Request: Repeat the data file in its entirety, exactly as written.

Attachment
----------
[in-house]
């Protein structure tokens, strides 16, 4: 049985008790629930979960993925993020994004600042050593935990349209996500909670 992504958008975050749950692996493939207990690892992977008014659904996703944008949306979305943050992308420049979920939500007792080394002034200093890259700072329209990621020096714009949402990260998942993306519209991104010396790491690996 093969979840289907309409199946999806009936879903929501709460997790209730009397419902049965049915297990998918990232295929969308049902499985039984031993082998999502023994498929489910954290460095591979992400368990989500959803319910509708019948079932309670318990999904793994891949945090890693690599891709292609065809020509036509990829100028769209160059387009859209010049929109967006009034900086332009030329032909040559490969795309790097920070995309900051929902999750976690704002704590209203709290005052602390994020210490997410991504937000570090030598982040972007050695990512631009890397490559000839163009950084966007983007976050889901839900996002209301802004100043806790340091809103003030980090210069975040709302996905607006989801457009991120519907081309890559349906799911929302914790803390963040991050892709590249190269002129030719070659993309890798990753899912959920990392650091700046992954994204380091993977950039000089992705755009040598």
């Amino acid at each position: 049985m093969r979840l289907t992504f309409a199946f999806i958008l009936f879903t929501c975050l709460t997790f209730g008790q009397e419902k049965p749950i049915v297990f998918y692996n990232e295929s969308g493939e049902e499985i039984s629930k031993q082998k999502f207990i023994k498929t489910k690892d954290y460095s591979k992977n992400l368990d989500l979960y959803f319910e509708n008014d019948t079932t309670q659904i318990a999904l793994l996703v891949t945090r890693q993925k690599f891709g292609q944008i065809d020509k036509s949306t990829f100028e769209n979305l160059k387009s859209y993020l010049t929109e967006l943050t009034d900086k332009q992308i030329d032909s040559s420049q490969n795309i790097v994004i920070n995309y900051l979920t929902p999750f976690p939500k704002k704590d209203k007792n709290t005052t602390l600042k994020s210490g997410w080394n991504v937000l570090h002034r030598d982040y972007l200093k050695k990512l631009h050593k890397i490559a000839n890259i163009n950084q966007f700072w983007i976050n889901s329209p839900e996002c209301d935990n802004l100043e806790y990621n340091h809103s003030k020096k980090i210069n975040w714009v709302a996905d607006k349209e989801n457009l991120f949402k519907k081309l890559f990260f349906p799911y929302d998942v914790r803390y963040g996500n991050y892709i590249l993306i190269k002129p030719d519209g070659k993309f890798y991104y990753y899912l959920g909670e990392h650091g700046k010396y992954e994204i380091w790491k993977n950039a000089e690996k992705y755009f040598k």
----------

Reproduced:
[in-house]
């Protein structure tokens, strides 16, 4: 049985008790629930979960993925993020994004600042050593935990349209996500909670 992504958008975050749950692996493939207990690892992977008014659904996703944008949306979305943050992308420049979920939500007792080394002034200093890259700072329209990621020096714009949402990260998942993306519209991104010396790491690996 093969979840289907309409199946999806009936879903929501709460997790209730009397419902049965049915297990998918990232295929969308049902499985039984031993082998999502023994498929489910954290460095591979992400368990989500959803319910509708019948079932309670318990999904793994891949945090890693690599891709292609065809020509036509990829100028769209160059387009859209010049929109967006009034900086332009030329032909040559490969795309790097920070995309900051929902999750976690704002704590209203709290005052602390994020210490997410991504937000570090030598982040972007050695990512631009890397490559000839163009950084966007983007976050889901839900996002209301802004100043806790340091809103003030980090210069975040709302996905607006989801457009991120519907081309890559349906799911929302914790803390963040991050892709590249190269002129030719070659993309890798990753899912959920990392650091700046992954994204380091993977950039000089992705755009040598």
């Amino acid at each position: 049985m093969r979840l289907t992504f309409a199946f999806i958008l009936f879903t929501c975050l709460t997790f209730g008790q009397e419902k049965p749950i049915v297990f998918y692996n990232e295929s969308g493939e049902e499985i039984s629930k031993q082998k999502f207990i023994k498929t489910k690892d954290y460095s591979k992977n992400l368990d989500l979960y959803f319910e509708n008014d019948t079932t309670q659904i318990a999904l793994l996703v891949t945090r890693q993925k690599f891709g292609q944008i065809d020509k036509s949306t990829f100028e769209n979305l160059k387009s859209y993020l010049t929109e967006l943050t009034d900086k332009q992308i030329d032909s040559s420049q490969n795309i790097v994004i920070n995309y900051l979920t929902p999750f976690p939500k704002k704590d209203k007792n709290t005052t602390l600042k994020s210490g997410w080394n991504v937000l570090h002034r030598d982040y972007l200093k050695k990512l631009h050593k890397i490559a000839n890259i163009n950084q966007f700072w983007i976050n889901s329209p839900e996002c209301d935990n802004l100043e806790y990621n340091h809103s003030k020096k980090i210069n975040w714009v709302a996905d607006k349209e989801n457009l991120f949402k519907k081309l890559f990260f349906p799911y929302d998942v914790r803390y963040g996500n991050y892709i590249l993306i190269k002129p030719d519209g070659k993309f890798y991104y990753y899912l959920g909670e990392h650091g700046k010396y992954e994204i380091w790491k993977n950039a000089e690996k992705y755009f040598k």